Toddler recovering after fall from broken railway bridge

2017-02-07 17:02
The parents of 3-year-old Alime Mosekamidi: Pulane Mosekamidi and Funeko Mente. (Photo: Thembela Ntongana/GroundUp)

The parents of 3-year-old Alime Mosekamidi: Pulane Mosekamidi and Funeko Mente. (Photo: Thembela Ntongana/GroundUp)

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Cape Town – In October 2016, 3-year-old Alime Mosekamidi fell about 5m from a railway bridge, while he was playing with friends.

The footbridge, which crosses the railway lines at Kuyasa and Chris Hani stations, has had a section of railing missing for months. When GroundUp visited the site a week ago, the railing was still broken.

Alime lives in an informal settlement in Makhaza, Khayelitsha. His mother, Pulane Mosekamidi, was doing laundry when the child fell, GroundUp reported.

"They [the kids] were playing like always, and then I saw a man coming towards me carrying him [Alime]. I was told that he fell from the bridge. We saw that it was serious and we didn’t want to wait for the ambulance, so we rushed to take a taxi and took him to the hospital in Khayelitsha," said Mosekamidi.

Alime was taken to Red Cross War Memorial Children’s Hospital, where he was in intensive care for a week.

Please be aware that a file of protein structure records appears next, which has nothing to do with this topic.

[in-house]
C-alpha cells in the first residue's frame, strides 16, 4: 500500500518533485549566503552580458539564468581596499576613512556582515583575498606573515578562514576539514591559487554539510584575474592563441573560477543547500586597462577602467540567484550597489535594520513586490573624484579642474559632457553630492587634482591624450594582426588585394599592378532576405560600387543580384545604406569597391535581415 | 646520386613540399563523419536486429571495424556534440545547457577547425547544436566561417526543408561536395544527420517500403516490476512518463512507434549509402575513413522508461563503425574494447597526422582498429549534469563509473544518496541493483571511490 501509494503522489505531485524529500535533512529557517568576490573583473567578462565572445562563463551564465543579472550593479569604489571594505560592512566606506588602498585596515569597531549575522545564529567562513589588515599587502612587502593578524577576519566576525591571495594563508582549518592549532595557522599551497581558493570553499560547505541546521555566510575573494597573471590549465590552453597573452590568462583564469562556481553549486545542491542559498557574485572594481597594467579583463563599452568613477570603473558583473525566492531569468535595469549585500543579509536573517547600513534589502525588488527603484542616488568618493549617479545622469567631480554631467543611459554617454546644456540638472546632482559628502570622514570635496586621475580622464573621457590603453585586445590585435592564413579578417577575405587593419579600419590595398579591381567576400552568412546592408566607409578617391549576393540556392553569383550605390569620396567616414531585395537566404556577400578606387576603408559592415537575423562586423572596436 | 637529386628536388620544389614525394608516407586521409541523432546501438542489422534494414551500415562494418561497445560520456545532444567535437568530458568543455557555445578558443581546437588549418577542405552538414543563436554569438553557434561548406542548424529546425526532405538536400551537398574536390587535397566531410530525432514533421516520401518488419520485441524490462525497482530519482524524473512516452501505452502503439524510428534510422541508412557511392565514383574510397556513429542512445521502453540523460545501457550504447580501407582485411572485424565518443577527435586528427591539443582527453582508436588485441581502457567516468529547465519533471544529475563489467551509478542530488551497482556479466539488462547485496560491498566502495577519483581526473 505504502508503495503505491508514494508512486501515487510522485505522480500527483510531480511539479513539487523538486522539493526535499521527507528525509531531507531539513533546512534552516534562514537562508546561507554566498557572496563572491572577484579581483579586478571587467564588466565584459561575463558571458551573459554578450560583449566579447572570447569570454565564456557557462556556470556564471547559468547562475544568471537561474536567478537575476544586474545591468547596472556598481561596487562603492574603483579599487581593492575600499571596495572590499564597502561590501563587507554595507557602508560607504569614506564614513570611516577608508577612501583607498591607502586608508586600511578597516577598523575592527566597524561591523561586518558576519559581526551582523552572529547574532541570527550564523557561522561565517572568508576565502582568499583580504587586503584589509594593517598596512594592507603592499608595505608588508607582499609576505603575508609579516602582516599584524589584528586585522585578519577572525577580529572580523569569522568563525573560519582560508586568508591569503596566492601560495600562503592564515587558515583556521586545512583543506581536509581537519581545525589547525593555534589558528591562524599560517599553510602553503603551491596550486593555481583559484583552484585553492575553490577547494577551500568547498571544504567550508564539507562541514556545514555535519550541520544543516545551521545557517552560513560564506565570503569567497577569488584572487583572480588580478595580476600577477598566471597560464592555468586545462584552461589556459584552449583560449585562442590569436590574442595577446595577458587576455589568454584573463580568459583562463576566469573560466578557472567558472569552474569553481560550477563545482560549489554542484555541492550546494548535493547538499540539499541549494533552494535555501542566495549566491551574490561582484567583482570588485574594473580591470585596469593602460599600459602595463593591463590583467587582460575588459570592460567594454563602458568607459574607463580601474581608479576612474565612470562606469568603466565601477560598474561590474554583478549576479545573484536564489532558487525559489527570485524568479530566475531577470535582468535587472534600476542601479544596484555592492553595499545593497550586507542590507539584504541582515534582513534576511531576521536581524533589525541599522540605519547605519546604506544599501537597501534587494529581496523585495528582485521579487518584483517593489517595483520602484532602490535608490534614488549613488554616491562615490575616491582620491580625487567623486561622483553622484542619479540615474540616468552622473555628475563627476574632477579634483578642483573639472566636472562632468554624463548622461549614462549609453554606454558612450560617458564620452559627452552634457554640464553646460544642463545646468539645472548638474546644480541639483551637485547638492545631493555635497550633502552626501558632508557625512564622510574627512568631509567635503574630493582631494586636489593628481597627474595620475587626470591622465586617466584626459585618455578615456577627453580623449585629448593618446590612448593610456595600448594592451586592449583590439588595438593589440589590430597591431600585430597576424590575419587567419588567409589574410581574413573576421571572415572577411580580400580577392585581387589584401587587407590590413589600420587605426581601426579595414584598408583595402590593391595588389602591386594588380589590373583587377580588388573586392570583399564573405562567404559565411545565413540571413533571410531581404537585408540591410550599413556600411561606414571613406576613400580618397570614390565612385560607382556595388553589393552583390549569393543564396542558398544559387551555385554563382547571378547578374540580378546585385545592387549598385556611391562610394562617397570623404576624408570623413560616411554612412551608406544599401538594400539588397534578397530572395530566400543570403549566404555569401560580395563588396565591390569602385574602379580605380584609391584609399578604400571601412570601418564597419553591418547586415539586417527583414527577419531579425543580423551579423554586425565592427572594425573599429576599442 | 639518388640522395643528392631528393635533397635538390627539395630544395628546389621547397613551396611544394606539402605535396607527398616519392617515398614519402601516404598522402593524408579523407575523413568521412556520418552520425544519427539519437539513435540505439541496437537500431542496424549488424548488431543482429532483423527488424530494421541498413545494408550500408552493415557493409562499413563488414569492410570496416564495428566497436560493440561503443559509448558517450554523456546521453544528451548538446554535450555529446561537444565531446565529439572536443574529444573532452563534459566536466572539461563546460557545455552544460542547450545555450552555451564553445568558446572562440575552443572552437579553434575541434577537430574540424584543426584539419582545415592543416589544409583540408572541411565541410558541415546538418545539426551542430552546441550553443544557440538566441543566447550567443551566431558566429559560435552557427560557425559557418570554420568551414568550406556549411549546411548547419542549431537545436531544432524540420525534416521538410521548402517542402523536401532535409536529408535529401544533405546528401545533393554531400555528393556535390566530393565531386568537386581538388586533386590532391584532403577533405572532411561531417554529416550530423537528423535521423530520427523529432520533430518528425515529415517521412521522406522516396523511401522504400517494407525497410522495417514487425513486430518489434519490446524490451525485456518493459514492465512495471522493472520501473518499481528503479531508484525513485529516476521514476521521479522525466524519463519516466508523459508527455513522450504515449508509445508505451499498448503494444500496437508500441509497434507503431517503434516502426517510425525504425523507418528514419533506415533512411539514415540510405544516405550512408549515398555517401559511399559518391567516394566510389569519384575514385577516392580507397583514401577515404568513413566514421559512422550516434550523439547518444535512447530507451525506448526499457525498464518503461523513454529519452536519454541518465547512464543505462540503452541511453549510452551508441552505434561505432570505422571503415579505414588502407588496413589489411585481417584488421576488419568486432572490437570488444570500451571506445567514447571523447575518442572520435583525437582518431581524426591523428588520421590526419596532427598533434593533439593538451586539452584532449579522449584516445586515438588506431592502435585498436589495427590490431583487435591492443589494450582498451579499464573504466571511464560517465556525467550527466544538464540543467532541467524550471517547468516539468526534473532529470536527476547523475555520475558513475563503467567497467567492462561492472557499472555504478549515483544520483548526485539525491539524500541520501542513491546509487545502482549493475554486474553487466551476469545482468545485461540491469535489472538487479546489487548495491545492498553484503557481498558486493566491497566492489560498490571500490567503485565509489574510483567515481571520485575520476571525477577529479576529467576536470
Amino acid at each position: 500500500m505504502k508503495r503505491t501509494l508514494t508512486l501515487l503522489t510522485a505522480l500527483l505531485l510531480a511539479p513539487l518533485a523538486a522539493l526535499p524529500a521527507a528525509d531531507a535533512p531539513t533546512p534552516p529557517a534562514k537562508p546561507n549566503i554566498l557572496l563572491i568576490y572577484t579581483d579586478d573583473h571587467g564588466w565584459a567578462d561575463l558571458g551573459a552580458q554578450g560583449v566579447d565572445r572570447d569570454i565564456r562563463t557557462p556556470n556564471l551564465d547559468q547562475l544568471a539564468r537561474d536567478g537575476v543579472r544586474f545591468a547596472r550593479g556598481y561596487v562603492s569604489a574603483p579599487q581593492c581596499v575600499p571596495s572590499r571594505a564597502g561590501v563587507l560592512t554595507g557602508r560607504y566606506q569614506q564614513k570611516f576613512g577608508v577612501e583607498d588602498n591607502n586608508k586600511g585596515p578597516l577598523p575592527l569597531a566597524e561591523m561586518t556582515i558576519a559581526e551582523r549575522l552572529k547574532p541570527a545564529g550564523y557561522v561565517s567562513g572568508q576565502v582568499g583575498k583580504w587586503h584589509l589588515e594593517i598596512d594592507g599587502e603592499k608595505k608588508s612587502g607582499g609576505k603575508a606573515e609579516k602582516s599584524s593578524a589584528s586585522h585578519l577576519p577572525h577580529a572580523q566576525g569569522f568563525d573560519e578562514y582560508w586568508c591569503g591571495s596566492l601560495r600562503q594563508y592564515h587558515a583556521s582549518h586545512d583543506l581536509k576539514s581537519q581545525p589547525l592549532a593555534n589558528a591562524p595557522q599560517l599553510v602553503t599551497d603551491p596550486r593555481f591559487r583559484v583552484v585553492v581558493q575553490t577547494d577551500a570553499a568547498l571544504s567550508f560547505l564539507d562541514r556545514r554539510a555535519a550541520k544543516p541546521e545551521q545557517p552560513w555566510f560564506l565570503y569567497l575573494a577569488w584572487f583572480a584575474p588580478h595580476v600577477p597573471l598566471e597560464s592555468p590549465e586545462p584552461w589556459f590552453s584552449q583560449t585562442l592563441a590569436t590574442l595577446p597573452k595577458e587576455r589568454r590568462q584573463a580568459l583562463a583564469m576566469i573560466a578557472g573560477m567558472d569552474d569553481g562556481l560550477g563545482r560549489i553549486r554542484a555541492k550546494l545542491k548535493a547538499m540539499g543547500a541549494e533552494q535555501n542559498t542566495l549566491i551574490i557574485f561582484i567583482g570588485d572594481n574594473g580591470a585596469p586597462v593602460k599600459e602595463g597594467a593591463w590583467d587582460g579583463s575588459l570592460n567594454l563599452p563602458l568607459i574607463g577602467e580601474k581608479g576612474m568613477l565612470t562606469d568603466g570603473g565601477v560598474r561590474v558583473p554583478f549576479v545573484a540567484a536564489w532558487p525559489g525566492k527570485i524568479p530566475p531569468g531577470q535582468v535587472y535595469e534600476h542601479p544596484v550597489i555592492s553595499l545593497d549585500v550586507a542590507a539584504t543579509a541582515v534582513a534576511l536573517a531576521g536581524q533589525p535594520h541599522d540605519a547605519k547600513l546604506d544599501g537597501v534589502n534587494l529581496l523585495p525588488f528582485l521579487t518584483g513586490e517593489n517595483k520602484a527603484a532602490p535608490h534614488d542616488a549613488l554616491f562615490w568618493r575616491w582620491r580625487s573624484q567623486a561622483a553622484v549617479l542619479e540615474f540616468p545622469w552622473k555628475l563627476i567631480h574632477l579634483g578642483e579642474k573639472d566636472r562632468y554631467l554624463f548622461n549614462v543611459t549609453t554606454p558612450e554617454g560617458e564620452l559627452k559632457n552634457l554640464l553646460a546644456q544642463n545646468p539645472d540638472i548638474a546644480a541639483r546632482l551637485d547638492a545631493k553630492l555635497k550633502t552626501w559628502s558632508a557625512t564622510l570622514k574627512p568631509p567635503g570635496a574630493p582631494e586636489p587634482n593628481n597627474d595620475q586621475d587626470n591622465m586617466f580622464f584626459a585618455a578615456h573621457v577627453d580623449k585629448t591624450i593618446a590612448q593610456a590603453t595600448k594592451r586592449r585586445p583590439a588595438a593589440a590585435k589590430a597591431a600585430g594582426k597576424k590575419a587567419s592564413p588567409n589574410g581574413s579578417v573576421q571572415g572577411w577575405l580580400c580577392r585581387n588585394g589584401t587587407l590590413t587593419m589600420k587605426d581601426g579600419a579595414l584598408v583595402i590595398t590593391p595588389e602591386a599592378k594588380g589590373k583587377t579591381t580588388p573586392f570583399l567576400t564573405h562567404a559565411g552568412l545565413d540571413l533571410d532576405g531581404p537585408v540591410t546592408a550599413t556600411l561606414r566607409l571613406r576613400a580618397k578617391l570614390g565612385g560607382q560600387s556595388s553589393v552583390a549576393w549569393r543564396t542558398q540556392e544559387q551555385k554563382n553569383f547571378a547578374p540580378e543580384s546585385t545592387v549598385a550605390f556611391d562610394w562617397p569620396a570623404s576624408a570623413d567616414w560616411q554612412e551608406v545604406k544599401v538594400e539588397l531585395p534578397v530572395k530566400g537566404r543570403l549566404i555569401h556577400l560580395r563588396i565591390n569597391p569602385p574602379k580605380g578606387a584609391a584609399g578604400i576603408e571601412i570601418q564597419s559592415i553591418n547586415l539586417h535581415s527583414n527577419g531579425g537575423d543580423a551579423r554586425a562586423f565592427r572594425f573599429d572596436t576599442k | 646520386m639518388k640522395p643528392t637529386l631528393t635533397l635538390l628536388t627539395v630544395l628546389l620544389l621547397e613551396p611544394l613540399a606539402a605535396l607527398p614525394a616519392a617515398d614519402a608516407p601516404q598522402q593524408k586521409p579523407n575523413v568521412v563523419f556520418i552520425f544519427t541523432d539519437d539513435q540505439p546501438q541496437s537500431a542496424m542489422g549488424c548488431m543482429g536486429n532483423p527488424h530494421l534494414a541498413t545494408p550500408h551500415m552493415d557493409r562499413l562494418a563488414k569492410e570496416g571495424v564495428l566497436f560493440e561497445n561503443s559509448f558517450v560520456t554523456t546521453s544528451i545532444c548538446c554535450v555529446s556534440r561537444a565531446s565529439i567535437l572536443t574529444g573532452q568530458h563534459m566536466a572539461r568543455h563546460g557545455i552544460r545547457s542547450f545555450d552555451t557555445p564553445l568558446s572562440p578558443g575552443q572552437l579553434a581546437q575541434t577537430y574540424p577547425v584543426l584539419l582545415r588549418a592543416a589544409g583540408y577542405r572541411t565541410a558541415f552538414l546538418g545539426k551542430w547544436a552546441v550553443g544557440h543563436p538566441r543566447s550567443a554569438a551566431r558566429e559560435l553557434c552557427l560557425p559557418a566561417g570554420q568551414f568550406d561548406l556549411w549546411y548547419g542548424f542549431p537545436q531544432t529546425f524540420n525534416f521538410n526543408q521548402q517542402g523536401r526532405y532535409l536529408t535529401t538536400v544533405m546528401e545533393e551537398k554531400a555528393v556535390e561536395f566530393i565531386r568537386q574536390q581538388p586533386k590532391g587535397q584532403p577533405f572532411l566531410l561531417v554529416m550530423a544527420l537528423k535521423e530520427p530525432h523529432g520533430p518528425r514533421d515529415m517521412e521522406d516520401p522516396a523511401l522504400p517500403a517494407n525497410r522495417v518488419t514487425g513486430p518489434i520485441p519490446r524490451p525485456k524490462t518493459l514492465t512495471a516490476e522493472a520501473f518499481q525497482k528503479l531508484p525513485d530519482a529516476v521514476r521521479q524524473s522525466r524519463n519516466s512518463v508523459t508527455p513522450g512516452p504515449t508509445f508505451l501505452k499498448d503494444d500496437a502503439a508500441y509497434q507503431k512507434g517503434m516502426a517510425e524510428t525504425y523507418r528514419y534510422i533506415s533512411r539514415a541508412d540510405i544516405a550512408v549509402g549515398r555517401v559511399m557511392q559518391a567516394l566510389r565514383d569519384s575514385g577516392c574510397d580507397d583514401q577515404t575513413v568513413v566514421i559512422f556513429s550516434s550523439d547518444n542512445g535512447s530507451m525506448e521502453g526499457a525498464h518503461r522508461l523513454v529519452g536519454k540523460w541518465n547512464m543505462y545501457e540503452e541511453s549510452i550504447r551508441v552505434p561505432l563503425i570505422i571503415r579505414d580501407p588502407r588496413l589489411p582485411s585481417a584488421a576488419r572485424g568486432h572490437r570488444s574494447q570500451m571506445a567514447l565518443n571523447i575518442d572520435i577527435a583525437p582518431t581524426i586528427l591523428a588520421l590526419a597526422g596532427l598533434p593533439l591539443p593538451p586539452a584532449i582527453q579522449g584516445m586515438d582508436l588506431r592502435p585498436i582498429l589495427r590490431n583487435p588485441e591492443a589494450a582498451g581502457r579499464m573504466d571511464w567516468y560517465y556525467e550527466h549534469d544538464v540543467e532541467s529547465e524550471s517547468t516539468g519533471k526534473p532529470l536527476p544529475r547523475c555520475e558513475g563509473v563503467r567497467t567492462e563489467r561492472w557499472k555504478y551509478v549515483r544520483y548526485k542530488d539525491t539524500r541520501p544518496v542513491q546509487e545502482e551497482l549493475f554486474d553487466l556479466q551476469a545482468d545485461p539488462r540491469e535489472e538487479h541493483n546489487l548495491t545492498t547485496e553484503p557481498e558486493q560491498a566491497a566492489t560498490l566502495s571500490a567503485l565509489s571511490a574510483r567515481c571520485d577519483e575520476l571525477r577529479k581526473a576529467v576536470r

"The whole week he was not speaking and he was not able to do anything. He was just lying in bed," said Mosekamidi.

'No record of the incident'

Alime was taken to Groote Schuur Hospital and then to St Joseph’s Home, where he is currently recovering and having physiotherapy.

Mosekamidi and her partner, Funeko Mente, are both unemployed. They survive on child grants and piece work. Neighbours help to cover her daily hospital visits.

"My son can never go back to normal. He will never be the same again. We don’t know if he will be able to do anything for himself again," said Mente.

He said they were so worried about whether or not their child would survive, that they hadn’t reported the matter to Metrorail. Now that his condition is stable, they are considering what steps to take next.

Community leader Kuthula Mamba said if Prasa had inspected the bridge, "they would have seen that there was a part [of rail] missing there, and that child wouldn’t be injured".

Metrorail Acting Marketing and Communication Manager Daphne Kayster told GroundUp that the matter had not been reported.

"There is no record of the incident, which is regrettable. We stress the importance of reporting all incidents. We encourage anyone with information regarding the incident to urgently contact our office," said Kayster.

Read more on:    metrorail  |  prasa  |  cape town  |  accidents

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